Partner Agency Spotlight: Jewish Family Service of Greater Dallas

The COVID-19 pandemic has altered the way the North Texas Food Bank and its more than 200 Partner Agencies connect with and distribute meals to their clients. To showcase the phenomenal work of our Partner Agencies in the face of so much change and adversity, we launched a special blog series to highlight organizations across our network in North Texas and their commitment to easing the hunger needs of our neighbors ─ now and always.


The staff at Jewish Family Service of Greater Dallas (JFS) has always known that hunger can impact anyone. But with the COVID-19 pandemic, this understanding is no longer limited to those who work in hunger-relief. The economic impact of the crisis has brought this reality to the surface.

And according to Robin Raxlin-Gormley, Senior Director of Hunger Relief and Emergency Assistance for JFS, this is what you are seeing every Thursday morning at the agency’s weekly drive-through distributions, comprised mainly of the agency’s North Dallas neighbors lining up at sunrise and stretching across blocks.

JFS staff and volunteers prepare for the agency’s weekly drive-through food distributions.

“Hunger does not discriminate. The issue of food insecurity is about all of us, all of the Dallas region, and what we are seeing every week is real,” Raxlin-Gormley said. “It could be any of us.”

Founded more than 70 years ago, JFS is a nonsectarian mental health and social services agency that impacts over 14,000 lives a year. In addition to its hunger-relief program, JFS offers 150 services including mental health counseling, employment guidance and financial coaching, family-violence intervention, and senior services. “We encompass the whole individual,” Raxlin-Gormley said.

Like many agencies on the frontlines, JFS needed to completely overhaul its business operations when the pandemic hit. Its services went – and most continue to be – virtual in mid-March. The usual client-choice, grocery-style model of its food pantry was reconfigured to the current drive-through model where clients receive kitted boxes from the North Texas Food Bank of shelf-stable items and produce, as well as additional food staples provided by JFS and, when needed, diapers and baby wipes.    

Since its first distribution on May 1, JFS has served 50,000 individuals through its weekly distributions, averaging around 3,000 clients per week, including many seeking assistance from the agency for the first time. About 38 volunteers are on-hand to ensure the process runs smoothly, and ensuring safety for its staff, volunteers and clients is paramount. These details and logistics are representative of the extensive changes that have characterized this crisis response.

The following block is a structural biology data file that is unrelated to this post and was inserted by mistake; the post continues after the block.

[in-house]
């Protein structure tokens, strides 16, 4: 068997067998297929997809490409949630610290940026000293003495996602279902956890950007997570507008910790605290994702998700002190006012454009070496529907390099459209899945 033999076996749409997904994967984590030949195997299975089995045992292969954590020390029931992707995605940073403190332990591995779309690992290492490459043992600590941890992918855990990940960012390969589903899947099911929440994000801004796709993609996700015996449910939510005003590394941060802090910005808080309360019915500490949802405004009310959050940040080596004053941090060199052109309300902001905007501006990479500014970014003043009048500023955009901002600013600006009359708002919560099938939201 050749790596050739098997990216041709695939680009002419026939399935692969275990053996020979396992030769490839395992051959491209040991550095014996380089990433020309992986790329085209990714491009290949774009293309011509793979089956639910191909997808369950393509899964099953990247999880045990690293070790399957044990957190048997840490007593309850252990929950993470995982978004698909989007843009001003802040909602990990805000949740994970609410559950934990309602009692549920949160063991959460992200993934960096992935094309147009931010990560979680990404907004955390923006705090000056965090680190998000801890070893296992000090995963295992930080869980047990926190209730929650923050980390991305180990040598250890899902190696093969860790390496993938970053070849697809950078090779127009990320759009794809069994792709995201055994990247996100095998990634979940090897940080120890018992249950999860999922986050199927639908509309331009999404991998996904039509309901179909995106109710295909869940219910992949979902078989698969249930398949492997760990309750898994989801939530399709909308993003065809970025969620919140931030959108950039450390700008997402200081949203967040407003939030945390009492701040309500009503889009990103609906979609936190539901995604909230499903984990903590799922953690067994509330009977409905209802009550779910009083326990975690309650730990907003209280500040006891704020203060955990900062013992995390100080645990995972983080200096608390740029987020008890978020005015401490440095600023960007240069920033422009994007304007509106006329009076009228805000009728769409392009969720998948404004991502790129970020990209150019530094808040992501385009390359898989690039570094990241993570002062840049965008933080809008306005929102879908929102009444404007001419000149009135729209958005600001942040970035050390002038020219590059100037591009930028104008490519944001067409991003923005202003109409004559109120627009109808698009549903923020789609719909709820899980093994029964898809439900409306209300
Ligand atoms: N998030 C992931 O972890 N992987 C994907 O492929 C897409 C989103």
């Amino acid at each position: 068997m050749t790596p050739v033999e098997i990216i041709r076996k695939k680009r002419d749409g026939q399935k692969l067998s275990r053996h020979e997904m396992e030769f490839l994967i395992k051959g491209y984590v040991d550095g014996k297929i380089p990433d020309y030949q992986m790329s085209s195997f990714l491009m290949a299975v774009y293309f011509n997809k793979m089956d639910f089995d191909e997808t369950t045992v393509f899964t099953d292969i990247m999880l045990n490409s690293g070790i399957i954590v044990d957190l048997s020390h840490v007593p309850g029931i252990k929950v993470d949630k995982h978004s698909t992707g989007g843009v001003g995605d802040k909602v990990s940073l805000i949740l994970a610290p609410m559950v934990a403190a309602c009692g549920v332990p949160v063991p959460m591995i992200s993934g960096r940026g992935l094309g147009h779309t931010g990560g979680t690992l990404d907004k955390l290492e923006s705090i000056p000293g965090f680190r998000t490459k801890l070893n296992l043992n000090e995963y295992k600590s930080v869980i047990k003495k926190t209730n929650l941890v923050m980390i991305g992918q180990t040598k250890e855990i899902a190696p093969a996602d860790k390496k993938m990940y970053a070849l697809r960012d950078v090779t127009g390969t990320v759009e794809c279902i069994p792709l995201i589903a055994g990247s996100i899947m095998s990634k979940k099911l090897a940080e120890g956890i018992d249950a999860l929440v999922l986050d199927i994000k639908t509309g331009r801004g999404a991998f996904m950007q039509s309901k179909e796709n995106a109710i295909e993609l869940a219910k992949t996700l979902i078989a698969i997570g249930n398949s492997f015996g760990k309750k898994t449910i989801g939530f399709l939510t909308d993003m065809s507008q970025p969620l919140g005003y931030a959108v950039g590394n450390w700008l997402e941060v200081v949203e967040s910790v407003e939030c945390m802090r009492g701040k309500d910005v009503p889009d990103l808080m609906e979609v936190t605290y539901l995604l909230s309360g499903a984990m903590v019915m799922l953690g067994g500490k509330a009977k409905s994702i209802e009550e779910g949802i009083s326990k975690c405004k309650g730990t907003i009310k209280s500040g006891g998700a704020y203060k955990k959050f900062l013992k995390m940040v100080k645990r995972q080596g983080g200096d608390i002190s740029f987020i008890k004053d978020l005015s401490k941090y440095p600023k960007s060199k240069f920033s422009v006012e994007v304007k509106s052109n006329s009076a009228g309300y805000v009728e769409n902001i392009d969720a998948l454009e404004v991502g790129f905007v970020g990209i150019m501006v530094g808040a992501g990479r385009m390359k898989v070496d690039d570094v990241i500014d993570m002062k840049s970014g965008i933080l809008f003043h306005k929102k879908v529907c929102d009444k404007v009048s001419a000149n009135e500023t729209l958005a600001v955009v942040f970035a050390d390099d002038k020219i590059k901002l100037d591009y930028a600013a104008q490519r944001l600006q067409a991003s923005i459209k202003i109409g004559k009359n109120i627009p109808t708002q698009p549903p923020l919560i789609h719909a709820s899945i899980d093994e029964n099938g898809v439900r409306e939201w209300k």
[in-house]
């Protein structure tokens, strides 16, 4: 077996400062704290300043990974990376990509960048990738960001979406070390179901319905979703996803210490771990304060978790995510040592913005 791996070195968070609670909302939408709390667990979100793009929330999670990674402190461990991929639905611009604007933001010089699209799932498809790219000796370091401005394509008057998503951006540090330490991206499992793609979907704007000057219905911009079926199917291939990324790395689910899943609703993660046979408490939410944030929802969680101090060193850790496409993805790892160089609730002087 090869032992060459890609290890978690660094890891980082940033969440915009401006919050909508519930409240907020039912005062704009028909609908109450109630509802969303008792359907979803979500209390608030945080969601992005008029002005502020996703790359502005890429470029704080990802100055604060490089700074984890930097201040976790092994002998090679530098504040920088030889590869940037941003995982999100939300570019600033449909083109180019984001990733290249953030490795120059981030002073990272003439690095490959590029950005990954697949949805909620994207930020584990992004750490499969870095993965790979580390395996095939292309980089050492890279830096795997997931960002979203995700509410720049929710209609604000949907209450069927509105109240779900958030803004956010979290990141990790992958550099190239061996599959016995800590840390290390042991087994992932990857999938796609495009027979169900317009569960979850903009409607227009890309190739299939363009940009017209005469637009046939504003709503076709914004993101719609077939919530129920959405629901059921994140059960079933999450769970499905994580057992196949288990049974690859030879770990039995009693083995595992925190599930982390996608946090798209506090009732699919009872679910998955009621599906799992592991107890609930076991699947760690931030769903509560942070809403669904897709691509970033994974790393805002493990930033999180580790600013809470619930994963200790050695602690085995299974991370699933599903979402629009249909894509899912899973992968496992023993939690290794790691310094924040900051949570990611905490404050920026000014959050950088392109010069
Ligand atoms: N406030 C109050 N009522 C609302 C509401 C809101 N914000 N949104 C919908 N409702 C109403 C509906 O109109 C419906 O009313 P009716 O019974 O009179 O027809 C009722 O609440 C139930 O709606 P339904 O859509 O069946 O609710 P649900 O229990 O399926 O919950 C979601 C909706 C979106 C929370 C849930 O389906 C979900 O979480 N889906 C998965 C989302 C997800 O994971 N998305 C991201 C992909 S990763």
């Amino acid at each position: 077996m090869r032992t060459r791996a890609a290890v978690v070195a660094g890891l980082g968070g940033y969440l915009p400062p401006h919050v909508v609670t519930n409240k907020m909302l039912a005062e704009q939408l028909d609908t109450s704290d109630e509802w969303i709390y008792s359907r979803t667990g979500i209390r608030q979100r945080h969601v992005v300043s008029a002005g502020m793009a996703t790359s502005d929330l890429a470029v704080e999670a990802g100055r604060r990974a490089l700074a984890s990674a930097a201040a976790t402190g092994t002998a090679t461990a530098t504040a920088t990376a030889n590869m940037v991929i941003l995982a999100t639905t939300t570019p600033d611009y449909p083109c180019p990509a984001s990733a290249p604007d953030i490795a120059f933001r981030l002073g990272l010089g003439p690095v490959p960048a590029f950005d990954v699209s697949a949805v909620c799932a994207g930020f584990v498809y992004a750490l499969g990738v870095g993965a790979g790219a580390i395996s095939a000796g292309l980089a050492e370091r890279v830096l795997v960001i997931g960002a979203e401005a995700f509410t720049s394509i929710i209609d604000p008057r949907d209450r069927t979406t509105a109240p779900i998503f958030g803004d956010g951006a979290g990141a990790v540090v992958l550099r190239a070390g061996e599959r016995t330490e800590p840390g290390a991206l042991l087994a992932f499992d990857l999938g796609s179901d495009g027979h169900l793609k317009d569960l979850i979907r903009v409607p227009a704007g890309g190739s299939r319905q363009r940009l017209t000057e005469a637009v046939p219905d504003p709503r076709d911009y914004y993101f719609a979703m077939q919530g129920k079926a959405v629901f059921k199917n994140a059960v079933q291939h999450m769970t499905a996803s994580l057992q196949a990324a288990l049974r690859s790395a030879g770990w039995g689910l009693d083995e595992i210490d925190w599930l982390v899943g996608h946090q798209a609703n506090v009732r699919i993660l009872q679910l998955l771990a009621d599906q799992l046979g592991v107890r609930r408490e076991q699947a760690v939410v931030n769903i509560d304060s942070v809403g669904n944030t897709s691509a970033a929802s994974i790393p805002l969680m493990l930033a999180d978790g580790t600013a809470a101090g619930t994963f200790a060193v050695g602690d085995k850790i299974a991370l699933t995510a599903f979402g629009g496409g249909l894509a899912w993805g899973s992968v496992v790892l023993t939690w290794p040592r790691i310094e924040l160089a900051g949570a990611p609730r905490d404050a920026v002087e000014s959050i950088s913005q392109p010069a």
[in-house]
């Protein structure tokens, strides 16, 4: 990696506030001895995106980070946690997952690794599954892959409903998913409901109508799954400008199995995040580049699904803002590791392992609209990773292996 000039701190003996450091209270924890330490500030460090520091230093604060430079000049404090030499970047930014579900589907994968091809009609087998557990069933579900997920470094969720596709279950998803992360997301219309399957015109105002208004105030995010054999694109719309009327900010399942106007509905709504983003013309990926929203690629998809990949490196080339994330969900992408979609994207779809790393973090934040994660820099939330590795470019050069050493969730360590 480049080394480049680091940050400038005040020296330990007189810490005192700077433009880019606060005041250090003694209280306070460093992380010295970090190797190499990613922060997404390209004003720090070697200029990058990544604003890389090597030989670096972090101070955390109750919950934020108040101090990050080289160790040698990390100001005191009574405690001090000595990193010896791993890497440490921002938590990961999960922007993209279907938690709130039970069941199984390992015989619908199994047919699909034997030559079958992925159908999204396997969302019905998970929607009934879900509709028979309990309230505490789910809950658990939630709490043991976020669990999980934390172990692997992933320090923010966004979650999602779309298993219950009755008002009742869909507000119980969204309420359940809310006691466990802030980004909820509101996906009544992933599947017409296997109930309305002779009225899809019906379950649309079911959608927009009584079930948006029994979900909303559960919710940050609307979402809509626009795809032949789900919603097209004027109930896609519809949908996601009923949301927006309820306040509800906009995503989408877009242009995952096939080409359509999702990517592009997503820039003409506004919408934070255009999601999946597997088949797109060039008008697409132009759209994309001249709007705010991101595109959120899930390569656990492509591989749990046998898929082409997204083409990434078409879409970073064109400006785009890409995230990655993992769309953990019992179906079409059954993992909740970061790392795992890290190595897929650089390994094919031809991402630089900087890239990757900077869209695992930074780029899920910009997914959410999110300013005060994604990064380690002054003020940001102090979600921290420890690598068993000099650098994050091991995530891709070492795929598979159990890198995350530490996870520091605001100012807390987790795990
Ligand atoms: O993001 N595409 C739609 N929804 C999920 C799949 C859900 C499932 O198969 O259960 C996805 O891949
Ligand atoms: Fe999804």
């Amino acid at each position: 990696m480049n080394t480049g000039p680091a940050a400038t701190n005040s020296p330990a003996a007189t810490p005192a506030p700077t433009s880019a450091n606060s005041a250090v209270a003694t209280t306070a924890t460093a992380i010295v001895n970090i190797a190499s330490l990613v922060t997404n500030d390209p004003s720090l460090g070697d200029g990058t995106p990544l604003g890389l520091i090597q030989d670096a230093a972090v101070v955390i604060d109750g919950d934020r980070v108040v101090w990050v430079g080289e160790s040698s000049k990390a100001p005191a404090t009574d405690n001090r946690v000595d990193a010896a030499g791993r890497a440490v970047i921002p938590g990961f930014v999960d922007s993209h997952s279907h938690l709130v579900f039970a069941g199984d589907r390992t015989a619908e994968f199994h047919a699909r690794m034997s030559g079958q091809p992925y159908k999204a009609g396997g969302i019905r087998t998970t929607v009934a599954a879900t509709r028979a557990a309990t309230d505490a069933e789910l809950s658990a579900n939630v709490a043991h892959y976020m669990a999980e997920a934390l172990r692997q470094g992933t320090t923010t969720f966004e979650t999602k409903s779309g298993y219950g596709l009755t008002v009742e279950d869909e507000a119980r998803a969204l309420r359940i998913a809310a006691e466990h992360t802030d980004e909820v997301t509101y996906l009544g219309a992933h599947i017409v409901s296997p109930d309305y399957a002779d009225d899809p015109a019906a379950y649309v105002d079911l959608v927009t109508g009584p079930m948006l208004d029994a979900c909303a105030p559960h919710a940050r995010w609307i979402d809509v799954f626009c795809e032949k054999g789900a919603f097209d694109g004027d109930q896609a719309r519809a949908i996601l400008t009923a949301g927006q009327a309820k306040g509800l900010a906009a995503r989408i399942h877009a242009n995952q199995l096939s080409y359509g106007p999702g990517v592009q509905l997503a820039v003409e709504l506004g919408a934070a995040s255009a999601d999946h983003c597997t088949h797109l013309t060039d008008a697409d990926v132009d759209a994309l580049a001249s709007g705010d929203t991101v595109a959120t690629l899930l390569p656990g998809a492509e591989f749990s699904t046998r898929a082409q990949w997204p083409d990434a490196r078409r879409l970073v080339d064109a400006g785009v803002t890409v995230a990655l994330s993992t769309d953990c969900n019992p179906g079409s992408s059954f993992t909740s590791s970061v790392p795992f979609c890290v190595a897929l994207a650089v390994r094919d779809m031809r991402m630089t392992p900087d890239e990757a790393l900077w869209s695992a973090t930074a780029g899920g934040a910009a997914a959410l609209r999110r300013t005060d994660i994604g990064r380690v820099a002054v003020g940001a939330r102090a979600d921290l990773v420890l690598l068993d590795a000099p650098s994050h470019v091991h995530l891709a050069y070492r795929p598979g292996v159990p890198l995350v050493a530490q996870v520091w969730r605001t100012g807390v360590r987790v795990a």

Cars line up in the JFS parking lot to receive food provided by the agency and the North Texas Food Bank.

“We hear a lot about the big organizations, but this is really a heartwarming story about the local nonprofits who have had to adjust their whole systems,” Raxlin-Gormley said. “It is well-orchestrated now, but we had to learn it all from scratch.”

Raxlin-Gormley says the agency’s goal is to eventually expand its food pantry space and return to the client-choice model when it is safe to do so. This allows the JFS team to provide case management and wrapround services to clients to address other basic needs and help them regain self-sufficiency.

It will be yet another change when the program returns inside because it will be within the new reality, with additional safety protocols and considerations, as well as the increased demand from those for whom COVID has deepened their struggles and from those who are experiencing hunger for the first time. Despite the challenges still to come, Raxlin-Gormley knows her team is ready to serve everyone hunger affects because they have already proven what they are capable of accomplishing.

“It is emotionally and physically draining, but everyone has been able to push through the fear of change and their own concerns and go into unknown territories and create such a powerful system,” she said. “We have been able to make a difference, have an impact on the clients we serve and the community at large.”


Caryn Berardi is a Communications Specialist for the North Texas Food Bank. Check here to find a food pantry near you.